Food presentation is the art of arranging and garnishing food so it looks more appealing.  The way the food looks on the plate is what tempts our eyes and makes us want to taste it. Thus food presentation is particularly important when someone is having difficulty eating due to illness or treatment. Spending just a short time on this can really make a difference.

Food presentation is particularly important because we eat with all our senses.  If going through chemo, some of our senses may be “off” – for example everything tastes odd or the smell of food makes us nauseous – in which case, appealing to our other senses becomes even more vital so as to encourage someone to eat nourishing food. We’ve already discussed taste, texture, smell, so today we’ll focus on the visual appeal of food. While you might think that food presentation can take a lot of time, the reality is that once you have a few ideas, a couple of minutes can make a huge difference as to whether someone wants to eat the food or not. 

Food Presentation

Setting the table

Start by clearing some space on the table (or use a tray) and set out a nice placemat and cutlery to set the scene. What about a napkin – paper or otherwise, a vase of flowers? The idea is to make the area for eating appealing, before the food even arrives.

If you are feeling creative for a special meal, how about adding a touch of whimsy to the table like I did with these characters made from chayote squash and ginger!:

Chayotes made to look like reindeer to add a touch of whimsy to the table

Sure to bring a smile

Portion size

Often someone’s appetite might be reduced with chemo, so think about what plates you will use and what portion size you will serve. It could well be that your usual plates are too large  so instead try using a small plate for a small portion, and keep the option of having seconds later. This way, the plate and food don’t seem overwhelming. 

Plating the food

Nectarine slices in a colorful bowl - food presentation for CALMERme.comWhen it comes to putting food on the plate – first of all, what color is the plate? If it is a bold bright pattern, think about whether it will  distract from the food or will it set off the food beautifully?

Small plain white dishes and plates might be the best at setting off any color of food. Or considering the food you are serving, maybe you have dishes that are different shapes and complementary colors that will add some interest? 

We want the food to look attractive, so think about how you pour a sauce onto a dish. Is it best on the side in a little container, or nicely drizzled over to create an interesting pattern. Or just a ‘puddle’ on the side? It’s all about making the food look more appetizing and interesting to someone who isn’t that interested in eating.

Image showing height on a plate making it more visually appealing as described in CALMERme blog post

Adding height to a meal by keeping part of it in another dish

Think about playing with the height of the food. Instead of putting foods next to each other, for example, put the fish on top of rice and vegetables, like you will see in restaurants, and then add the sauce around the outside. Or pile up the potatoes and lean asparagus up against them. Or keep one item in another dish on the plate as shown in this photo. Just play with it a little. It needn’t take long. And it certainly doesn’t have to be perfect.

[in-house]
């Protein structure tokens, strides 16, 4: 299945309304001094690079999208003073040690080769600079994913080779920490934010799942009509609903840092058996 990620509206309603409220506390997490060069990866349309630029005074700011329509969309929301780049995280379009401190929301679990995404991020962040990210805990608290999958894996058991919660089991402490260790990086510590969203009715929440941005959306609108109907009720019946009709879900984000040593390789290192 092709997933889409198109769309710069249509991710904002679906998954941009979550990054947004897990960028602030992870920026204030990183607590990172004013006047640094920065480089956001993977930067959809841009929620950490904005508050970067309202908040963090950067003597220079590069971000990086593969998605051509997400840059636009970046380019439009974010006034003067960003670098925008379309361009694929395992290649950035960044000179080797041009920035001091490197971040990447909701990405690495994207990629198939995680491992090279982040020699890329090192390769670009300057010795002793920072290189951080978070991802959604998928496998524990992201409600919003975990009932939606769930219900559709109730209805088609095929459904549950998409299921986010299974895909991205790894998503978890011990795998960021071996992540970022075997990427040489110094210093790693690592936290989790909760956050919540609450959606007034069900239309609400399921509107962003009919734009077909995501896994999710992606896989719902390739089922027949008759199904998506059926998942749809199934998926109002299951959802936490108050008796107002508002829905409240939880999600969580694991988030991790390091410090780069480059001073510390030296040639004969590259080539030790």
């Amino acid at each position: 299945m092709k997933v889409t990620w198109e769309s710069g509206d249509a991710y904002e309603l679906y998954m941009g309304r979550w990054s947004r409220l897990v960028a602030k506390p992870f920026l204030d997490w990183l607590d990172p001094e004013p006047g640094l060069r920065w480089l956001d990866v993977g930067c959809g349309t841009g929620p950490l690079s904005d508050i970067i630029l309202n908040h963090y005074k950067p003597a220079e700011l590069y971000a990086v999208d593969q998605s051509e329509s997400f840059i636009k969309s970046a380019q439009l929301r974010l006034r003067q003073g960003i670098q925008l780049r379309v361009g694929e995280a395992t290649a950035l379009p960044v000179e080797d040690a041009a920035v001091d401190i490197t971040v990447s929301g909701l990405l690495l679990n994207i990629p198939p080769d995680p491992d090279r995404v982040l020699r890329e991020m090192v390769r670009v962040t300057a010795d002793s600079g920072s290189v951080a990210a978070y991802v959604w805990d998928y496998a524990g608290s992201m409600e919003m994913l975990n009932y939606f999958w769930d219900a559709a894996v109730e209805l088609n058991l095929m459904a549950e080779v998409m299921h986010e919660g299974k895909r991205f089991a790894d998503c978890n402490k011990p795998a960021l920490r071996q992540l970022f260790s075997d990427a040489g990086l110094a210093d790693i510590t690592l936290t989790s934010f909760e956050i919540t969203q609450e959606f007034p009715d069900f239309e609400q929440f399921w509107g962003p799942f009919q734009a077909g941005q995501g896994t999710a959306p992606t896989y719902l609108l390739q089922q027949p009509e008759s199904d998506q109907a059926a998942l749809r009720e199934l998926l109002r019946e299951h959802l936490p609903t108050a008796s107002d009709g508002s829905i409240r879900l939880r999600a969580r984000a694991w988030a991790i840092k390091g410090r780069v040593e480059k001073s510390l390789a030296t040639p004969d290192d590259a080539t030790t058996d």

Odd numbers of items look better on a plate than even numbers do, so if you are serving small falafels for example, serve three (or one) instead of two.


Garnishing is a great way to add color and texture to your food. If you are stuck for ideas when considering what to use for garnishing, look at the color wheel for complementary colors. It might sound odd but garnishing a yellow, lemon dessert with edible violet flowers looks stunning, or you can try adding green herbs and pumpkin seeds on top of a red tomato soup for a delicious addition.

Image of color wheel showing completmentary colors. Can be used to decide what garnish to use on a meal as described in blog post on

Colorwheel with arrows showing which colors complement each other. These can help in the selection of garnishes for food.

Take a look at the following photos that demonstrate just how appealing a tiny (and quick) difference a garnish can make to a dish, that otherwise would look a little like something out of a laboratory! I would much prefer the bottom two dishes than the top ones – and their garnish took a mere couple of seconds and cost just a few cents, using one raspberry or three blueberries, respectively.

Image showing the impact of adding a quick garnish to a food to increase its appeal as discussed in a blog post on

At the same time, let’s not go overboard on garnishing so you lose what the actual food is!

Image of an over-garnished food so you can't see what it is! from

I hope you can see that you don’t have to spend a lot of time to be oh, so creative. Just give it a little thought and you can make the food look more appealing and more likely to be eaten. It’s worth that little bit of effort. 

Image of three pots of fruit and oats, with attention to presentation to encourage someone to want to eat them, if their appetite is bad. From blog

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